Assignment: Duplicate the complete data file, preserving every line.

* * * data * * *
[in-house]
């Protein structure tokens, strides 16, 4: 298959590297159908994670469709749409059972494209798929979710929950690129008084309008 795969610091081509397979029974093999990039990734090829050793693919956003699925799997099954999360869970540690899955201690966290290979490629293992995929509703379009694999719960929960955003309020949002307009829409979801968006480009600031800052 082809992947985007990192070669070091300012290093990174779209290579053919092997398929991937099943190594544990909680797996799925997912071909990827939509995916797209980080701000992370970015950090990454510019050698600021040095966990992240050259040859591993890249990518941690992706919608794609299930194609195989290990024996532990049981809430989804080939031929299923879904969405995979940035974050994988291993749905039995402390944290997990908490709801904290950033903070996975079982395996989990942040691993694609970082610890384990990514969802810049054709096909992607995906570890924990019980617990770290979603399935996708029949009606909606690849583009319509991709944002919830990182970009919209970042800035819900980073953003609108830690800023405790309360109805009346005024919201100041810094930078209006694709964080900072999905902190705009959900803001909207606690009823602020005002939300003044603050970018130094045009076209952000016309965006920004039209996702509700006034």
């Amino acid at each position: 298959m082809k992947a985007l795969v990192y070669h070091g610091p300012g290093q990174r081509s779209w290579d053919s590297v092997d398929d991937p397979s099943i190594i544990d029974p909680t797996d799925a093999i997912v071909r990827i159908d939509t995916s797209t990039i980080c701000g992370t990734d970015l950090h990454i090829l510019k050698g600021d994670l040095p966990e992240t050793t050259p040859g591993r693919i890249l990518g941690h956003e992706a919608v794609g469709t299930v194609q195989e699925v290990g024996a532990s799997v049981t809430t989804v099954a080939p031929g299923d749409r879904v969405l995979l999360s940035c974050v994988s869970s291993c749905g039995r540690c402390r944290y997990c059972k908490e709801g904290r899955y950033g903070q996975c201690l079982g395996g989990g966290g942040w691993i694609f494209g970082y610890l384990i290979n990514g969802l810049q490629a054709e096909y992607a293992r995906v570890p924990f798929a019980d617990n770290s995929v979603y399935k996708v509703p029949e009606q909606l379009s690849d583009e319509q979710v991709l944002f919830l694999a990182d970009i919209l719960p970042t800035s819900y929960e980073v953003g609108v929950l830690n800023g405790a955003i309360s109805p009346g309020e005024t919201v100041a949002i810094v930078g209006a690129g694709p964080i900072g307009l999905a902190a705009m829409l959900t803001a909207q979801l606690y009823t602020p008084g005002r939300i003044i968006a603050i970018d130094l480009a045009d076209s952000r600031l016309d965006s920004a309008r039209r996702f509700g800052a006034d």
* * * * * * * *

[in-house]
């Protein structure tokens, strides 16, 4: 298959590297159908994670469709749409059972494209798929979710929950690129008084309008 795969610091081509397979029974093999990039990734090829050793693919956003699925799997099954999360869970540690899955201690966290290979490629293992995929509703379009694999719960929960955003309020949002307009829409979801968006480009600031800052 082809992947985007990192070669070091300012290093990174779209290579053919092997398929991937099943190594544990909680797996799925997912071909990827939509995916797209980080701000992370970015950090990454510019050698600021040095966990992240050259040859591993890249990518941690992706919608794609299930194609195989290990024996532990049981809430989804080939031929299923879904969405995979940035974050994988291993749905039995402390944290997990908490709801904290950033903070996975079982395996989990942040691993694609970082610890384990990514969802810049054709096909992607995906570890924990019980617990770290979603399935996708029949009606909606690849583009319509991709944002919830990182970009919209970042800035819900980073953003609108830690800023405790309360109805009346005024919201100041810094930078209006694709964080900072999905902190705009959900803001909207606690009823602020005002939300003044603050970018130094045009076209952000016309965006920004039209996702509700006034």
């Amino acid at each position: 298959m082809k992947a985007l795969v990192y070669h070091g610091p300012g290093q990174r081509s779209w290579d053919s590297v092997d398929d991937p397979s099943i190594i544990d029974p909680t797996d799925a093999i997912v071909r990827i159908d939509t995916s797209t990039i980080c701000g992370t990734d970015l950090h990454i090829l510019k050698g600021d994670l040095p966990e992240t050793t050259p040859g591993r693919i890249l990518g941690h956003e992706a919608v794609g469709t299930v194609q195989e699925v290990g024996a532990s799997v049981t809430t989804v099954a080939p031929g299923d749409r879904v969405l995979l999360s940035c974050v994988s869970s291993c749905g039995r540690c402390r944290y997990c059972k908490e709801g904290r899955y950033g903070q996975c201690l079982g395996g989990g966290g942040w691993i694609f494209g970082y610890l384990i290979n990514g969802l810049q490629a054709e096909y992607a293992r995906v570890p924990f798929a019980d617990n770290s995929v979603y399935k996708v509703p029949e009606q909606l379009s690849d583009e319509q979710v991709l944002f919830l694999a990182d970009i919209l719960p970042t800035s819900y929960e980073v953003g609108v929950l830690n800023g405790a955003i309360s109805p009346g309020e005024t919201v100041a949002i810094v930078g209006a690129g694709p964080i900072g307009l999905a902190a705009m829409l959900t803001a909207q979801l606690y009823t602020p008084g005002r939300i003044i968006a603050i970018d130094l480009a045009d076209s952000r600031l016309d965006s920004a309008r039209r996702f509700g800052a006034d």